Arch Dis Child. 2005 Jul 27; [Epub ahead of print]
van de Putte EM, Engelbert RH, Kuis W, Sinnema G, Kimpen JL, Uiterwaal CS.
Wilhelmina Children’s Hospital, Netherlands.
BACKGROUND: Health behaviour and beliefs about health control are known to influence the outcome of an illness. Locus of health control is defined as the source from which health related behaviour is initiated. An internal locus refers to the belief that health is determined by one’s own behaviour or capacities. Locus of health control in children and adolescents with chronic fatigue syndrome (CFS) and their parents has not been previously investigated.
OBJECTIVE: To explore the locus of health control in adolescents with CFS and their parents in comparison with healthy adolescents and their parents.
Method:In this cross-sectional study 32 adolescents with CFS were compared with 167 healthy controls and their respective parents. The Multidimensional Health Locus of Control (MHLC) questionnaire was applied to all participants.
RESULTS: There was significantly less internal health control in adolescents with CFS than in healthy controls. An increase of internal health control of one standard deviation was associated with a 61% reduced risk for CFS (odds ratio (OR) = 0.39, 95% confidence interval (CI): 0.25; 0.61). Internal health control of the parents was protective as well (OR fathers: 0.57 (95% CI: 0.38; 0.87) and OR mothers: 0.74 (95% CI: 0.50; 1.09)). The external loci of health control were higher in adolescents with CFS and in their parents.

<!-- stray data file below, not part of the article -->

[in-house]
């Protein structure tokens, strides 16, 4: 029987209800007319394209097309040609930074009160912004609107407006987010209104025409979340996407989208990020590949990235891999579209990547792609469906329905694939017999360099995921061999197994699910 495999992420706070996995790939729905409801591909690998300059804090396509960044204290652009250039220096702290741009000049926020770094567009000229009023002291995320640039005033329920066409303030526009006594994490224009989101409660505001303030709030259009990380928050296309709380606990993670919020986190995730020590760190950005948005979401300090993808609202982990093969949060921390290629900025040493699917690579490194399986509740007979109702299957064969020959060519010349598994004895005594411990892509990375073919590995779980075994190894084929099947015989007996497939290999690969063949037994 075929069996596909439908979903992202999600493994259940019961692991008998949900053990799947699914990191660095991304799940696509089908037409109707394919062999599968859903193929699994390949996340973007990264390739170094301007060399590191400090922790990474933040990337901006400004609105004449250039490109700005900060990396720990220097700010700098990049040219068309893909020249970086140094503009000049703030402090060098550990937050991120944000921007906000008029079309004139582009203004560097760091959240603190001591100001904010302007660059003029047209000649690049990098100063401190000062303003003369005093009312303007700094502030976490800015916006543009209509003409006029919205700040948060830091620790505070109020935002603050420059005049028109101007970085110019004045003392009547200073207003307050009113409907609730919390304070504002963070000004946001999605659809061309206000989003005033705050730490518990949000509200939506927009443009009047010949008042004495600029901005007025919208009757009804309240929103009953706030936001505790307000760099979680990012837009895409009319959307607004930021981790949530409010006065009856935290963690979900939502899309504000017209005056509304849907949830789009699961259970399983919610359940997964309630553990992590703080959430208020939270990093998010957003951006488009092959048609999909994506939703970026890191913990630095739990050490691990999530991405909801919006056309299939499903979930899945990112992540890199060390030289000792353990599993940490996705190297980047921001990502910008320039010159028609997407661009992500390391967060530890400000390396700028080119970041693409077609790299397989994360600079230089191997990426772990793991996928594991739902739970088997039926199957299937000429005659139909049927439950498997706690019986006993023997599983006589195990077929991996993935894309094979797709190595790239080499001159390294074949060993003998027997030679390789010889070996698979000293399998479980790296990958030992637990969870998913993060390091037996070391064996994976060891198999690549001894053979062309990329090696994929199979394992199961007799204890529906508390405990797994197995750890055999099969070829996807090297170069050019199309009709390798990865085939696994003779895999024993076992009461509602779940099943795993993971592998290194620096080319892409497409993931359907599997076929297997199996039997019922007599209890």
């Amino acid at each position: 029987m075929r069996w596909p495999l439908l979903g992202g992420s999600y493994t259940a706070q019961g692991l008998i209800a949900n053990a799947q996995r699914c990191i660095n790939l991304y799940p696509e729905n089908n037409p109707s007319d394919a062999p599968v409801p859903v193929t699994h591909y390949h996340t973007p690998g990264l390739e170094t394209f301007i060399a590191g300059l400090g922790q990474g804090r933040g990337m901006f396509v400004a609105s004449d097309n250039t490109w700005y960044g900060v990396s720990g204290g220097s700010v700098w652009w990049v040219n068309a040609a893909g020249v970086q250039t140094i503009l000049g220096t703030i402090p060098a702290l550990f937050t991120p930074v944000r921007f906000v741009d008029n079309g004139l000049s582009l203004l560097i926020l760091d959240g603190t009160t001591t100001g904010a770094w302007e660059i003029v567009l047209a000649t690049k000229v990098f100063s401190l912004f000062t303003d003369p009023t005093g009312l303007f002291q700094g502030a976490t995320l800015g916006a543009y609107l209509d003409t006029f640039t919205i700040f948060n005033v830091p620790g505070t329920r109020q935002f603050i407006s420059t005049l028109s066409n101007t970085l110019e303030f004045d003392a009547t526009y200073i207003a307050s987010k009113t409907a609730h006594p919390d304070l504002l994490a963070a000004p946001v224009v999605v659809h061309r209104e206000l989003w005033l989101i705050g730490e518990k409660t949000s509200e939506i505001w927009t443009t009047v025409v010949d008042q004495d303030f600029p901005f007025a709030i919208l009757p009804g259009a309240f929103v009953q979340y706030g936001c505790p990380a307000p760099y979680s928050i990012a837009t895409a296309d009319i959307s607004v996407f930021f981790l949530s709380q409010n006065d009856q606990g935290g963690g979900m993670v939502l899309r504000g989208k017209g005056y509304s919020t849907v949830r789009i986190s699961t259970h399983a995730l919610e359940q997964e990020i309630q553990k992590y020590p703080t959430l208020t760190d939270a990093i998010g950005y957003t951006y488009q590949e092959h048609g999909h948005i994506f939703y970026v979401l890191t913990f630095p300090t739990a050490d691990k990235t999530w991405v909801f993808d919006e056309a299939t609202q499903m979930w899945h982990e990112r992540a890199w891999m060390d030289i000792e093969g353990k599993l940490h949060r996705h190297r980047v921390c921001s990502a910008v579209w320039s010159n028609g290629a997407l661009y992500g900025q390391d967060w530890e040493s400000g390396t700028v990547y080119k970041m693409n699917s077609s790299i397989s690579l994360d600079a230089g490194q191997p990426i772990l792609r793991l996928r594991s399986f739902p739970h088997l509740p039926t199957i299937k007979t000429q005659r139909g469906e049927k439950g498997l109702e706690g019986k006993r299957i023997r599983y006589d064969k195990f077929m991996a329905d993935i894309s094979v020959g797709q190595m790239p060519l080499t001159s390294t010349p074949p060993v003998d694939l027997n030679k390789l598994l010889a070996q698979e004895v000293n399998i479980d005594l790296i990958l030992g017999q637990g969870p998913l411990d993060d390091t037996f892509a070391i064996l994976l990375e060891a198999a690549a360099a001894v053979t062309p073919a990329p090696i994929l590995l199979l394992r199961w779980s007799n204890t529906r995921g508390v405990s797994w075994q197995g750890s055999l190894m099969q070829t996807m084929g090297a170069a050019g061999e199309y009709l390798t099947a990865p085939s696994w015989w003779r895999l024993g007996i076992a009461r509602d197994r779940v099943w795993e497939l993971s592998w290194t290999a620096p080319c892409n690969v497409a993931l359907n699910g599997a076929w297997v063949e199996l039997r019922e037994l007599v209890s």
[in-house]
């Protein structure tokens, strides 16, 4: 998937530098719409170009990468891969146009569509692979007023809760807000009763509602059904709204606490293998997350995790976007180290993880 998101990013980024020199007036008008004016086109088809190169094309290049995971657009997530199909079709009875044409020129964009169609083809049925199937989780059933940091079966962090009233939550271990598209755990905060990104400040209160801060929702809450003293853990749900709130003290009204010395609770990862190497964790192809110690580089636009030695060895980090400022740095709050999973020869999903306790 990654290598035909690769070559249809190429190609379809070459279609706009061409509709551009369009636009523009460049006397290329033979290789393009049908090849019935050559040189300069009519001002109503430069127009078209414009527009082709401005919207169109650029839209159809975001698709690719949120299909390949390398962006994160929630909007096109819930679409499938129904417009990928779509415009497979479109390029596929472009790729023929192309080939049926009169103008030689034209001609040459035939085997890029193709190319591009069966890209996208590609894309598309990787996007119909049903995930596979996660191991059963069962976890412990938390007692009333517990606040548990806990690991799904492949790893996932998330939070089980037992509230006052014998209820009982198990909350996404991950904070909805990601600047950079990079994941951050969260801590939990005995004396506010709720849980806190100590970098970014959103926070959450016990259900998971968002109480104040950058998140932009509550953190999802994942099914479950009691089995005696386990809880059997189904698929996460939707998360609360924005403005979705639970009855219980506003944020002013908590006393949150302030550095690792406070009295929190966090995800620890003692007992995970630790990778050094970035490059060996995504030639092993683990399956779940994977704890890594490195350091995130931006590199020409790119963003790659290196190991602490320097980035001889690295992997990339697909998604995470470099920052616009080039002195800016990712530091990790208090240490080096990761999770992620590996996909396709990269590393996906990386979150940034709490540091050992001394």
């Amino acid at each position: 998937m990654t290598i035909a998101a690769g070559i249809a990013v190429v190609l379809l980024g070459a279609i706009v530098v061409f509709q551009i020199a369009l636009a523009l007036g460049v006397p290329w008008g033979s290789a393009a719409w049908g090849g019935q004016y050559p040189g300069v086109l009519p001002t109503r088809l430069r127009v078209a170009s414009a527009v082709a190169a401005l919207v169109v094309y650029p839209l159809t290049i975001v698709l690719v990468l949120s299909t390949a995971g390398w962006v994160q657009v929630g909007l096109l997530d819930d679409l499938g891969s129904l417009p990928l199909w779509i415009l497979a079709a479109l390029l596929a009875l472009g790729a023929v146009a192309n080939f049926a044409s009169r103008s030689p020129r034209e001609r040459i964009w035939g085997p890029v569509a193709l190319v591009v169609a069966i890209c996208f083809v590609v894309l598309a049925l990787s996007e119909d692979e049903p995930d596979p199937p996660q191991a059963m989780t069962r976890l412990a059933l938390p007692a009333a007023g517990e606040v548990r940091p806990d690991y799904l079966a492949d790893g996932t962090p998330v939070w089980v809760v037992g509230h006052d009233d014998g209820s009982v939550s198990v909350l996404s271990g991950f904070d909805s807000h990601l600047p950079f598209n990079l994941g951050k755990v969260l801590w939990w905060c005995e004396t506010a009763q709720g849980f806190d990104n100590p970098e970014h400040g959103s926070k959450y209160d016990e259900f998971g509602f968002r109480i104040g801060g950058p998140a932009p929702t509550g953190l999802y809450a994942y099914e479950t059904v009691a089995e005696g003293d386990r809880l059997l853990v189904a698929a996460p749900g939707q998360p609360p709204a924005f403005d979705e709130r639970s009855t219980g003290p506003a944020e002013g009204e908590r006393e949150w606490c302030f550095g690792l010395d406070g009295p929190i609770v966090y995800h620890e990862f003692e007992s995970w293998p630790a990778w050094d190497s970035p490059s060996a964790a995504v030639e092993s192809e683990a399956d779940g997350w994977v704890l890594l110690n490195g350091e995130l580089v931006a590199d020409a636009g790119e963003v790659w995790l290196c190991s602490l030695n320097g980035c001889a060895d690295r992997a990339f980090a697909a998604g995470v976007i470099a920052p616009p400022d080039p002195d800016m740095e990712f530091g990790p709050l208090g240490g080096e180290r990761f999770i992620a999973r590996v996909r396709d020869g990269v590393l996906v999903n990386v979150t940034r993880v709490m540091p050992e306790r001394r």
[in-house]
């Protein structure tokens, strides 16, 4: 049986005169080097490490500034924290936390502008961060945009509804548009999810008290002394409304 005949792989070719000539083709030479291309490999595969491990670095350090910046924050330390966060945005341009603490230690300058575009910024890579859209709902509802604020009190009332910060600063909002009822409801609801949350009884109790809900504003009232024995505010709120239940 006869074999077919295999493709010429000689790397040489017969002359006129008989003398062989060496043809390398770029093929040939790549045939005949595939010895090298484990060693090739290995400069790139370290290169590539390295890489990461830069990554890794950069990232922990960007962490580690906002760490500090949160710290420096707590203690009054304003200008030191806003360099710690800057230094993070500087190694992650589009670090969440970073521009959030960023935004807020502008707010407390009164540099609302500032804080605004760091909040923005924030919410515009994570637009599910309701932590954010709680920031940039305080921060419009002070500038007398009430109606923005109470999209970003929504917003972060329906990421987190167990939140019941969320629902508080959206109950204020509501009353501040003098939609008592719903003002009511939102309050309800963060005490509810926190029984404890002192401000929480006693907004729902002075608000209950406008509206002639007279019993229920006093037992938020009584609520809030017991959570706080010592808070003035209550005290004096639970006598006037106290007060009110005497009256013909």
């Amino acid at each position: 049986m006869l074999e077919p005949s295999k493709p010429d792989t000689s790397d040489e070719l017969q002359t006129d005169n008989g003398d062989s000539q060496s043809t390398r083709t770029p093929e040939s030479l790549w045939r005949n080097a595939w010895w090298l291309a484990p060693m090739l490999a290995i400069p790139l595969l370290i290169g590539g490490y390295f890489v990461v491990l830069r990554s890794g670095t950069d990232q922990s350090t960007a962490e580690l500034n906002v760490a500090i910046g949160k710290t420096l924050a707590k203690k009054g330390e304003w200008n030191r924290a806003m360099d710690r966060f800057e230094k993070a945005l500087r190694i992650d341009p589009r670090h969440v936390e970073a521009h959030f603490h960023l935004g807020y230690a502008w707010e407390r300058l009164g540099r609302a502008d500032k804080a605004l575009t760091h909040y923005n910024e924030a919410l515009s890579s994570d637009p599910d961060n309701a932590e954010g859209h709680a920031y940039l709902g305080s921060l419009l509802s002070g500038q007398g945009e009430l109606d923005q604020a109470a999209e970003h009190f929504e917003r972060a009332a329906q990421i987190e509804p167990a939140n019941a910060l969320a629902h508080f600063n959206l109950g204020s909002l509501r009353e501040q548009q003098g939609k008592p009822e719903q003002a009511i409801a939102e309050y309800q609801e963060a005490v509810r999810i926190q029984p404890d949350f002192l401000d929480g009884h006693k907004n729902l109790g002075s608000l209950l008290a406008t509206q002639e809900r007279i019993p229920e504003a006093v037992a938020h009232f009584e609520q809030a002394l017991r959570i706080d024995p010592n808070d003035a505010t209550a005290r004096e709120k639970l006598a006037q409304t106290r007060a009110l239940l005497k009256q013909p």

Increased levels of fatigue (56%) were found in the mothers of the adolescents with CFS, in contrast with the fathers who reported a normal percentage of 13%.
CONCLUSIONS: In comparison with healthy adolescents, adolescents with CFS and their respective parents show a less internal locus of health control. They attribute their health more to external factors, such as chance and physicians. This outcome is of relevance for treatment strategies like cognitive behaviour therapy, for which health behaviour is the main focus.
PMID: 16049059 [PubMed – as supplied by publisher]